Advisers lack confidence on investment trusts

Lack of understanding remains a huge barrier to holding investment trusts, fresh research shows.

A Lang Cat and Association of Investment Companies paper released today, titled “We Have Trust Issues”, looks at the main barriers of using investment trusts on platforms.

The findings show it is clear advisers are still not confident about using investment trusts within client portfolios.

A total of 95 per cent of all assets on advised platforms are in funds or cash, the report shows, despite a 46 per cent jump in adviser purchases of trusts within the past 12 months.

The Lang Cat asked advisers what are the main barriers to using investment trusts, and 50 per cent said that ease of use compared with mutual funds was the main issue.

Of the advisers surveyed, 36 per cent said availability on their chosen platform. This comes despite just two advised platforms not offering investment trusts – Cofunds and Old Mutual Wealth, which are both re-platforming this year.

The paper also looks at the average platform price for a £50,000 investment in 100 per cent investment companies on direct to consumer and advised platforms (see below).

The cost discrepancy, while low, is still clearly an issue for advisers, with 24 per cent of advisers claiming the cost of trading is a barrier.

100% in investment trusts – D2C 0.24%
100% in funds – D2C 0.31%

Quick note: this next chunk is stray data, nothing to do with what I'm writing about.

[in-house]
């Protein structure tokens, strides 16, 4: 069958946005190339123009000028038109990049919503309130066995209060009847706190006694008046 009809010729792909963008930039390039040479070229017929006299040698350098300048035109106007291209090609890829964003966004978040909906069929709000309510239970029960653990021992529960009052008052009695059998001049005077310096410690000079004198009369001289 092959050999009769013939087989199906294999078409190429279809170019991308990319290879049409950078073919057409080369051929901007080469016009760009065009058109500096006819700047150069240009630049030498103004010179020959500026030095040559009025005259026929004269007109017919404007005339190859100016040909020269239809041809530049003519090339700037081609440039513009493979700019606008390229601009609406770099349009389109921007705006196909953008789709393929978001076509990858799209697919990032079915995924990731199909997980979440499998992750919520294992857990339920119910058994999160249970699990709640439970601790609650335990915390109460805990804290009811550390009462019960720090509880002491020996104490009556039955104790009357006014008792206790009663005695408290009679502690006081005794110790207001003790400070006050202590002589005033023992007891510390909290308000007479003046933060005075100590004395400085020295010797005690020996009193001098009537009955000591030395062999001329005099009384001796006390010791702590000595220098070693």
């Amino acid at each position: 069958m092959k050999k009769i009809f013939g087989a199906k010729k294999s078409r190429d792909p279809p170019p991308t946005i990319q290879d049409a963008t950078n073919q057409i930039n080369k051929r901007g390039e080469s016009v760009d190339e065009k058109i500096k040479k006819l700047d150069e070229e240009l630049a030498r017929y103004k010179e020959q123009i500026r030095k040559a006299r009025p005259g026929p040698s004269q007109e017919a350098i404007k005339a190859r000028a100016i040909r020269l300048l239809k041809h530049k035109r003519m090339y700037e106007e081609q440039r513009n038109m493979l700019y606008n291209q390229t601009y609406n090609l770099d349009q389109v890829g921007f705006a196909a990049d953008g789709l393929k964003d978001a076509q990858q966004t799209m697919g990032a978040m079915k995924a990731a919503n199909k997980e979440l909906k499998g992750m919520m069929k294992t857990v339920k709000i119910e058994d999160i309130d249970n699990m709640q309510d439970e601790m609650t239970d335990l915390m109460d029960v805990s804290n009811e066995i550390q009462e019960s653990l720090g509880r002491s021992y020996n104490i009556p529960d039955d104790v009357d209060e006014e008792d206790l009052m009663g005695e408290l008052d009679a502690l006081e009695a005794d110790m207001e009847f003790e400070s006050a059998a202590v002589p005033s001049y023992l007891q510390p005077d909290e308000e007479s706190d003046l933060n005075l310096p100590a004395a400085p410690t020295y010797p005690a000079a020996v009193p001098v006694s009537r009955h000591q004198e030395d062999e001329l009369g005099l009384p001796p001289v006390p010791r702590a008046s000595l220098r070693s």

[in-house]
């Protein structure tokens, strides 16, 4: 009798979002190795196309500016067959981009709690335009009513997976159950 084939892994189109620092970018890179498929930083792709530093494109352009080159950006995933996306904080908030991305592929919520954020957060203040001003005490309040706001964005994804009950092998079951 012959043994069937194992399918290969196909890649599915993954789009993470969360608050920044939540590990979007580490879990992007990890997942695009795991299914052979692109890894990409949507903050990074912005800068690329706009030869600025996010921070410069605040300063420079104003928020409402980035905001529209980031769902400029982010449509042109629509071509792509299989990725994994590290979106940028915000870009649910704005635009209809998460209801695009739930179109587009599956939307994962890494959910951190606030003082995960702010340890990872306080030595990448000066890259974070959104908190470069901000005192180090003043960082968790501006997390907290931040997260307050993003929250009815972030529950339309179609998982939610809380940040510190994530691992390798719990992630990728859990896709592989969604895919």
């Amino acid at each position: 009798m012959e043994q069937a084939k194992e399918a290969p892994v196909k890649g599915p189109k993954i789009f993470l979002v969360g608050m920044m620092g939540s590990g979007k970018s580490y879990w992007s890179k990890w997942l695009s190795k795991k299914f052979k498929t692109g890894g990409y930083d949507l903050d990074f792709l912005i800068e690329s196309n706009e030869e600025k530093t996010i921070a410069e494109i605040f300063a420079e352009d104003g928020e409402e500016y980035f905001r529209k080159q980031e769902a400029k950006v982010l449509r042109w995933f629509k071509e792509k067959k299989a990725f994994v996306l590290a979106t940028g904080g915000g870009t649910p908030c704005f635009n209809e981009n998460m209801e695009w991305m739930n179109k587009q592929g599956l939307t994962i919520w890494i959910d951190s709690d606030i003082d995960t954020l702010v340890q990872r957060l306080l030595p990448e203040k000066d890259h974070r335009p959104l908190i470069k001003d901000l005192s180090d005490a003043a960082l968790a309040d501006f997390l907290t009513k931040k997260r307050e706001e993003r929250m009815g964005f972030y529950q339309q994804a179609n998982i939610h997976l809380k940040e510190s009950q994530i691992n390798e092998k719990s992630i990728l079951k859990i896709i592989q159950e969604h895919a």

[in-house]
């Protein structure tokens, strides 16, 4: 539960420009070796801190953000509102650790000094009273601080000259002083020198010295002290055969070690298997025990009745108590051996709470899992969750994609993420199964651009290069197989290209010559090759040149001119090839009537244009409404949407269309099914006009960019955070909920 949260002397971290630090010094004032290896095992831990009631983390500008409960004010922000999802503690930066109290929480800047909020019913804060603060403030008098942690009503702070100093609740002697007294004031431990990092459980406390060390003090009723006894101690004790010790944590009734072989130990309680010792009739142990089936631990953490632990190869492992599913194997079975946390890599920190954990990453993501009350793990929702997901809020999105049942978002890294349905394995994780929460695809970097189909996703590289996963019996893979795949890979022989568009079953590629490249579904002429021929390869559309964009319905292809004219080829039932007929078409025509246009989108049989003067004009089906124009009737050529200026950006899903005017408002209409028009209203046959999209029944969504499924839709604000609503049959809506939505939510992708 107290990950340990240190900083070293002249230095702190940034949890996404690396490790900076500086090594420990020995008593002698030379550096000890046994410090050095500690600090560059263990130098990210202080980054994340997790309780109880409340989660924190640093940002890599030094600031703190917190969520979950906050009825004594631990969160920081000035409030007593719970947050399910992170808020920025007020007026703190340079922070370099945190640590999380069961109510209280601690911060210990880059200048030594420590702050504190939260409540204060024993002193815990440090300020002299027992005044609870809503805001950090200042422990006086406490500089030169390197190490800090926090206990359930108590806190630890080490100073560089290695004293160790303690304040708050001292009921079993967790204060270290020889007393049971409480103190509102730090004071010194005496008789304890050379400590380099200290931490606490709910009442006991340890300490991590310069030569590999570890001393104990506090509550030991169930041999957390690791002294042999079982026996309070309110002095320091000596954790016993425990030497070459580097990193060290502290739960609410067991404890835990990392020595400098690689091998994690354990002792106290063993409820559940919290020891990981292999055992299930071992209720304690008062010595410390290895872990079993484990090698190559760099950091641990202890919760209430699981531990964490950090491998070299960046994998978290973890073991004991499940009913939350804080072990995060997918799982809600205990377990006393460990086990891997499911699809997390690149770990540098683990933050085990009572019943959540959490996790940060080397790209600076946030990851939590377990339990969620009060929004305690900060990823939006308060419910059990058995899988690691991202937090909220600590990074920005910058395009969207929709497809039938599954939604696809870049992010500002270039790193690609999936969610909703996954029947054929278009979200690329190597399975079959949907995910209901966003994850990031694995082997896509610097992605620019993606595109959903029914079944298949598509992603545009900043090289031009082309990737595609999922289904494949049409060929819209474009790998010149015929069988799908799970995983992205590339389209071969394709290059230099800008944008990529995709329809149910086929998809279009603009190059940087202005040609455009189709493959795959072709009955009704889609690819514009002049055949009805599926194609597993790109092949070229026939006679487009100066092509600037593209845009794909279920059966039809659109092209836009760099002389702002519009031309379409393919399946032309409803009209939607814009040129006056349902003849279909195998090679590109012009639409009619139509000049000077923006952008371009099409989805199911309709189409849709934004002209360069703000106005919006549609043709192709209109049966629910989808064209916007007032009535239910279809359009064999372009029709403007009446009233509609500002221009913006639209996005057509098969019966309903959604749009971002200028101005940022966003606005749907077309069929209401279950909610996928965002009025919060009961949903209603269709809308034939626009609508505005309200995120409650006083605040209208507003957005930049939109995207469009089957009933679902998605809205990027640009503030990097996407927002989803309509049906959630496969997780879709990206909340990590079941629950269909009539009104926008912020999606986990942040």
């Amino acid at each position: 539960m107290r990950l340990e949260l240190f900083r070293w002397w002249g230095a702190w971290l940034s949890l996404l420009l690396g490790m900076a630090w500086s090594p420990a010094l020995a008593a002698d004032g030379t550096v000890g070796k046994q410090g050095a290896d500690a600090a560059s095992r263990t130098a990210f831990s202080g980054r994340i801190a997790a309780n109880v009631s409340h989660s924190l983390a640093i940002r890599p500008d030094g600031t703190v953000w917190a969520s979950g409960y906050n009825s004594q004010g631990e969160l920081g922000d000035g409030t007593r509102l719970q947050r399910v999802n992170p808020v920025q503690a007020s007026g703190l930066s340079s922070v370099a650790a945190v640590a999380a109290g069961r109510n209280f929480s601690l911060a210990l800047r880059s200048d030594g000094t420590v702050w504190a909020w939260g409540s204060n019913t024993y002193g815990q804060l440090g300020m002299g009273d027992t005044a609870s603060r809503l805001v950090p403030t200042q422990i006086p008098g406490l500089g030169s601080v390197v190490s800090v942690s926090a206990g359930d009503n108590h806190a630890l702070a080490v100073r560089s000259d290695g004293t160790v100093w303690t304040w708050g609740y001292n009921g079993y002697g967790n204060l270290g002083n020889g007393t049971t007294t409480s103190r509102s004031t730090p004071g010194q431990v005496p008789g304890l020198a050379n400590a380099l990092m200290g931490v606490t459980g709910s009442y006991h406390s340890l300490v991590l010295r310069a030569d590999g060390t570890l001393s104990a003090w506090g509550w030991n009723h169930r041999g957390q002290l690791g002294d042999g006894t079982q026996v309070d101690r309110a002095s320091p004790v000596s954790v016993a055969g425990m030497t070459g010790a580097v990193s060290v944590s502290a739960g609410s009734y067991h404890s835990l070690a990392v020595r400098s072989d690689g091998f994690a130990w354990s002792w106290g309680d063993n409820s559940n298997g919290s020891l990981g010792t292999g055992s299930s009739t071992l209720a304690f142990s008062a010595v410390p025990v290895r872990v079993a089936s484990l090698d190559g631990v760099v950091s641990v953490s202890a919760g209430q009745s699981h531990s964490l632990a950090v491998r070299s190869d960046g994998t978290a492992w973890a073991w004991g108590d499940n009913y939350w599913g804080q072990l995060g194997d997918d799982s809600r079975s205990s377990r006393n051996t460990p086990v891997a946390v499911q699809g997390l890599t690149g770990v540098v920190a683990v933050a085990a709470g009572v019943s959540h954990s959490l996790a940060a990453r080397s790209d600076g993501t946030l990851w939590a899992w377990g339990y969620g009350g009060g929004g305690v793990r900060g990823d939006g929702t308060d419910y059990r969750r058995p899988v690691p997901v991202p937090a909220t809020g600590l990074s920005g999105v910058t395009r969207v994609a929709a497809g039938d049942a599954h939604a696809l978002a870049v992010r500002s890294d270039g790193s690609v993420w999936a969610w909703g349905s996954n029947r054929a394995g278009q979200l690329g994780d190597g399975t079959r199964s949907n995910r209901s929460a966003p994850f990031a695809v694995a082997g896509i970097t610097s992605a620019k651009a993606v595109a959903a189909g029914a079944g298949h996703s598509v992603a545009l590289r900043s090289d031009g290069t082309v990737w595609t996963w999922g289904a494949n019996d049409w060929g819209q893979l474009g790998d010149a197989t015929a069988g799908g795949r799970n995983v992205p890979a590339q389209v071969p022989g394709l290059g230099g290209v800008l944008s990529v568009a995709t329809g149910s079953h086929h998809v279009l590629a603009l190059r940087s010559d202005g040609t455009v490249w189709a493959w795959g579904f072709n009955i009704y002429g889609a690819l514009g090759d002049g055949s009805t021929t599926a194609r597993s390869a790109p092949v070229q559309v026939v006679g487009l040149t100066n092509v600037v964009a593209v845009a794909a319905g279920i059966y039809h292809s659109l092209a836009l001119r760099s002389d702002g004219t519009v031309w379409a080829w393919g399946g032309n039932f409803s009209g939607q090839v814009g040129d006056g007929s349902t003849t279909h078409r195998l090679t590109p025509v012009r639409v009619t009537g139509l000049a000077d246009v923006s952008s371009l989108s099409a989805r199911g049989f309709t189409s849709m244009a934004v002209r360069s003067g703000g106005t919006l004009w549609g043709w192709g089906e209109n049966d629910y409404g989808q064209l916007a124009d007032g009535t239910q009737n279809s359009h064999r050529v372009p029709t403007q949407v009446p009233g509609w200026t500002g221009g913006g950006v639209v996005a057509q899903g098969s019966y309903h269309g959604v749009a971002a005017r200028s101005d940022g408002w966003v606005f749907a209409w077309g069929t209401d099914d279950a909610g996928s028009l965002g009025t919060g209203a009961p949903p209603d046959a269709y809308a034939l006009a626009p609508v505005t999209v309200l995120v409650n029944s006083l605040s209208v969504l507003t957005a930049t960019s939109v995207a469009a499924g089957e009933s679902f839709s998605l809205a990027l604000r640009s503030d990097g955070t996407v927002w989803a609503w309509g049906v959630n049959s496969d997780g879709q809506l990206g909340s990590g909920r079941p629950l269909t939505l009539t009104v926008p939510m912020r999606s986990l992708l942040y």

100% in investment trusts – advised business 0.42%
100% in funds – advised 0.37%
Source: The Lang Cat

There are still many advisers who are not confident in knowledge surrounding trusts; 57 per cent of advisers are discouraged from recommending them because of their lack of knowledge, and 36 per cent because of perceived complexity.

Lang Cat consulting director Steve Nelson says: “Many advisers we speak to who recommend investment trusts state explicitly that platform choice is driven by a need to rationalise and simplify the charges that their clients would incur.”

Nelson says: “For that reason, it’s no surprise that investment company usage is higher on those platforms that take an asset-neutral – or close to asset-neutral – approach, such as Alliance Trust Savings, AJ Bell, Ascentric and 7IM.”

He adds: “We’re not surprised by these findings. Considering that the majority of adviser-led business is carried out on a model portfolio basis, there are many platforms where the cost of incorporating anything other than open-ended funds is prohibitive.”



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There are 2 comments at the moment, we would love to hear your opinion too.

  1. Yet more proof (as if any were needed) that far too few ‘advisers’ have the first clue when it comes to investments.

    As far as the larger outfits are concerned they make more money out of OEICs than ITs. Amazingly I discovered that SJP doesn’t even use the Rothschild IT – RIT! That’s what vertical integration means. We make a killing on the fund and are prepared to lose a bit on the drones flogging the product.

    Poor clients (of large and small advice firms who don’t use ITs). One could weep.

    • Trevor Harrington 3rd July 2018 at 1:58 pm

      Afternoon Harry,

      Title – “Advisers lack confidence on investment trusts”.

      Rejoinder – “Investment Trusts lack the stability of Unit Trusts”.

      (They also lack the facility of Adviser Charging).

      By definition, Investment Trust “share prices” move from premium to discount, and back again, which gives them an element of volatility which the Adviser / Personal Investment Manager can well do without.

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